Brainstem neurons are regulators of inflammation
Updated: Nov 10, 2021
Led by the remarkable scientist and lovely human, Dr. Sangeeta Chavan, she and her team discovered a small cluster of neurons within the brain stem that is responsible for the production of inflammation in the immune system, traveling by way of the vagus nerve.
While it’s been known that the vagus nerve is the ‘inflammatory reflex’ and that stimulating the nerve inhibits inflammation and cytokine production, it was not yet understood the origin of where the signals that travel down the vagus nerve come from. Dr. Chavan and her team discovered that anti-inflammatory (cholinergic) neurons from the brain stem’s dorsal motor nucleus communicate with the spleen by way of the vagus nerve.
This is wildly significant and a major advancement and milestone in the field of bioelectronic medicine. The more that we understand the functional neuroanatomy of the origins of how our immune system functions as a result of not only nerves, but our brain itself, the better we can create devices and therapeutics that target certain outcomes to prevent, treat, and cure the diseases of today.
The basic principles of this new field boil down to these three questions:
1. What is the mechanism of action that allows the device to work? (In this case, very simply summarized, the inflammatory reflex sending signals to the spleen to turn off the overproduction of inflammatory cytokines)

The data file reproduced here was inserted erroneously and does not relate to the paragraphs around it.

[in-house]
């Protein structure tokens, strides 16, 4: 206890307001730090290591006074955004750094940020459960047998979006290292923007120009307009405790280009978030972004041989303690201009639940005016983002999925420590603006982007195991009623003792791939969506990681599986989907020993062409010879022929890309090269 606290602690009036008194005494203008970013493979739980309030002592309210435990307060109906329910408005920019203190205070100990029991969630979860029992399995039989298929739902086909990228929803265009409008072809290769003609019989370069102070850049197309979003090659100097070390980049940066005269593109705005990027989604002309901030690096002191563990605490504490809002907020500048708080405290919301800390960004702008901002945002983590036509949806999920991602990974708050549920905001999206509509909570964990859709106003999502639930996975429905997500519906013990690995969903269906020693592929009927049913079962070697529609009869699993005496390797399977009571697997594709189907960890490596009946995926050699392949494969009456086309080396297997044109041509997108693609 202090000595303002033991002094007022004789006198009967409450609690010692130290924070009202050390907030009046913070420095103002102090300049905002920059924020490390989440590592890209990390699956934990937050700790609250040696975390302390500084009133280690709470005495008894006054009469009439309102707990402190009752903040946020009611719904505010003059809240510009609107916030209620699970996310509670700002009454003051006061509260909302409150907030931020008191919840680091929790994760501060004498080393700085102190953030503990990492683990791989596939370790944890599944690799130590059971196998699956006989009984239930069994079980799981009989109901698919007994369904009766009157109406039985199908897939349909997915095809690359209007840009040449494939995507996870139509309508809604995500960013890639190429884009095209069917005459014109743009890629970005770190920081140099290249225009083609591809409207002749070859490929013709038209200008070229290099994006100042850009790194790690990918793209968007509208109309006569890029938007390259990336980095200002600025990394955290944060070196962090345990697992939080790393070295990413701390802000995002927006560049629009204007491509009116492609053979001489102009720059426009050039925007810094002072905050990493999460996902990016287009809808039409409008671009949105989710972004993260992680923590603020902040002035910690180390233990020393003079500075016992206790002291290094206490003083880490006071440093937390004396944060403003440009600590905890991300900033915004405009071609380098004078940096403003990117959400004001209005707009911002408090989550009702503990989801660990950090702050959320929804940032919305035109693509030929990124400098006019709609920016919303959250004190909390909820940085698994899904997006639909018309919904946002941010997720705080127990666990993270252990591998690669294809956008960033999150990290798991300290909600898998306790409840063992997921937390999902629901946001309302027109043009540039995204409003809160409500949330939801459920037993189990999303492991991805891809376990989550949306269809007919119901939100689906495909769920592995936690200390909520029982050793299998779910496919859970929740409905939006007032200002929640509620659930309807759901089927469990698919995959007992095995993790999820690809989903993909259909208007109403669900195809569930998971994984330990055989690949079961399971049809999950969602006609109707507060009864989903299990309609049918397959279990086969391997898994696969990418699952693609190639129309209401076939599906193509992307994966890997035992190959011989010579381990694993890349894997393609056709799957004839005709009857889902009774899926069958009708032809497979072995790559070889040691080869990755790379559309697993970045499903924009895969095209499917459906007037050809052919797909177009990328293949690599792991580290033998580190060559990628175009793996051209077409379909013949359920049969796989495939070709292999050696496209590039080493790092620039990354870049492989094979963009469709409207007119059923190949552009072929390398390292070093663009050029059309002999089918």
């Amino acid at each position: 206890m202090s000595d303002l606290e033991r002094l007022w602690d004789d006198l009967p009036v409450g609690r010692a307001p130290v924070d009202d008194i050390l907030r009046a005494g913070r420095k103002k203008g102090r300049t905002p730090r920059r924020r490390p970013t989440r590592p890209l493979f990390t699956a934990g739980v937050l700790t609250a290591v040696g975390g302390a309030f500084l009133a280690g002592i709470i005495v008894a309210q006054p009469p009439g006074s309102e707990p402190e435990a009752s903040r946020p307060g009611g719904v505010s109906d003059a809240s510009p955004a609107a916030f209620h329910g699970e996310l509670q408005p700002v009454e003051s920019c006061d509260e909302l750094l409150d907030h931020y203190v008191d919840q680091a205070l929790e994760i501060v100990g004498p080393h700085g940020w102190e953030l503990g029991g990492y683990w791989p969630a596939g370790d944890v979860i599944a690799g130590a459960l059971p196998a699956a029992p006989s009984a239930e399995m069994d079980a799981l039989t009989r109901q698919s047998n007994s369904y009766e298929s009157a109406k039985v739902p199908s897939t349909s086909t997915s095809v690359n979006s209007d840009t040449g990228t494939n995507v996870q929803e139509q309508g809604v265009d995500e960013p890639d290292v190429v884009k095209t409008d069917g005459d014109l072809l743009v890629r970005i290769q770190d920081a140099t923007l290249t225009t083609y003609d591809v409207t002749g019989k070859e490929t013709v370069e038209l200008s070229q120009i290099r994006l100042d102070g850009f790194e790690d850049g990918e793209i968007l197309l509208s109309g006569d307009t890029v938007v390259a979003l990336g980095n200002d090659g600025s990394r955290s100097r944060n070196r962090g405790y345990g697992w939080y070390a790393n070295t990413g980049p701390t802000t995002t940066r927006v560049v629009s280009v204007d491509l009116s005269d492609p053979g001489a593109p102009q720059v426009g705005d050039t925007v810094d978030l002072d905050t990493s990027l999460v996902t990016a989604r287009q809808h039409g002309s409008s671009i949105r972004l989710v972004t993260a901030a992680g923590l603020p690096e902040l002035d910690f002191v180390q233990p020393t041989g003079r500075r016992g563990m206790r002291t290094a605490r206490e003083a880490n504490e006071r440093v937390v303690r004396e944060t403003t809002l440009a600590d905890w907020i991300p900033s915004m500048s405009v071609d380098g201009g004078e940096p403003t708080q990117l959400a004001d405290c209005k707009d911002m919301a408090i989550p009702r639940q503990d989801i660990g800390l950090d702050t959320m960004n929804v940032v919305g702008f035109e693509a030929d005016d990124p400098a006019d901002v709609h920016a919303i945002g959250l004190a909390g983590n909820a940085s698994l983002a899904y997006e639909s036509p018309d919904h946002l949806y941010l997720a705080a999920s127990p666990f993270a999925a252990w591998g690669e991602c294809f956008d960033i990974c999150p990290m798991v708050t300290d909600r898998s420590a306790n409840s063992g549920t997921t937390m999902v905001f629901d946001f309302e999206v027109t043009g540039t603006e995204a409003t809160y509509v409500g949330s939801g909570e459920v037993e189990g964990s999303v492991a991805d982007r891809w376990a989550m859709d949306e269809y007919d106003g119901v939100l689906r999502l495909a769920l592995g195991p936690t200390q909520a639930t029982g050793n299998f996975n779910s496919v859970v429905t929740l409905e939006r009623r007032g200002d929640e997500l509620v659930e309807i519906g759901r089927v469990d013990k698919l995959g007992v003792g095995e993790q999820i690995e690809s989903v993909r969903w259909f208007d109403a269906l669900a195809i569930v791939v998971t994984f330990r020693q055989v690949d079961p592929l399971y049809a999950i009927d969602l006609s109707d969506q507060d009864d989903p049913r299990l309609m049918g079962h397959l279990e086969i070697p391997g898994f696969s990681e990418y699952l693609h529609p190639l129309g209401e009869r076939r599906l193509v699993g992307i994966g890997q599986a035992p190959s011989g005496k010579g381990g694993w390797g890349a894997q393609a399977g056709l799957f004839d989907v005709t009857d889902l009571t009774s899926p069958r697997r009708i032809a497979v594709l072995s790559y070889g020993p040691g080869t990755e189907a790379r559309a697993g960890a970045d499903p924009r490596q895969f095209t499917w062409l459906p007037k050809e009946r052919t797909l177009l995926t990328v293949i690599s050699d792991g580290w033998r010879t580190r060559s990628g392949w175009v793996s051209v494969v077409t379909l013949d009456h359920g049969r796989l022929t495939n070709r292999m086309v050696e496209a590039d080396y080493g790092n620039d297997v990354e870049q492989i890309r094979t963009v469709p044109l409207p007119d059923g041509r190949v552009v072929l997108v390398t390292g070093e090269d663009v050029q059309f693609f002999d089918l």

2. Why does that mechanism work that way? (In this case, the cluster of neurons in the brain stem that communicates with the spleen via traveling down the vagus nerve/inflammatory reflex)
3. How does this benefit patients, and how can we create the best device that allows for maximum patient benefit?
All of those questions matter when it comes to this revolutionary field of bioelectronic medicine, and I am so glad to be part of an organization at the Feinstein Institutes where those principles are practiced daily with the sole purpose of producing knowledge to cure disease.
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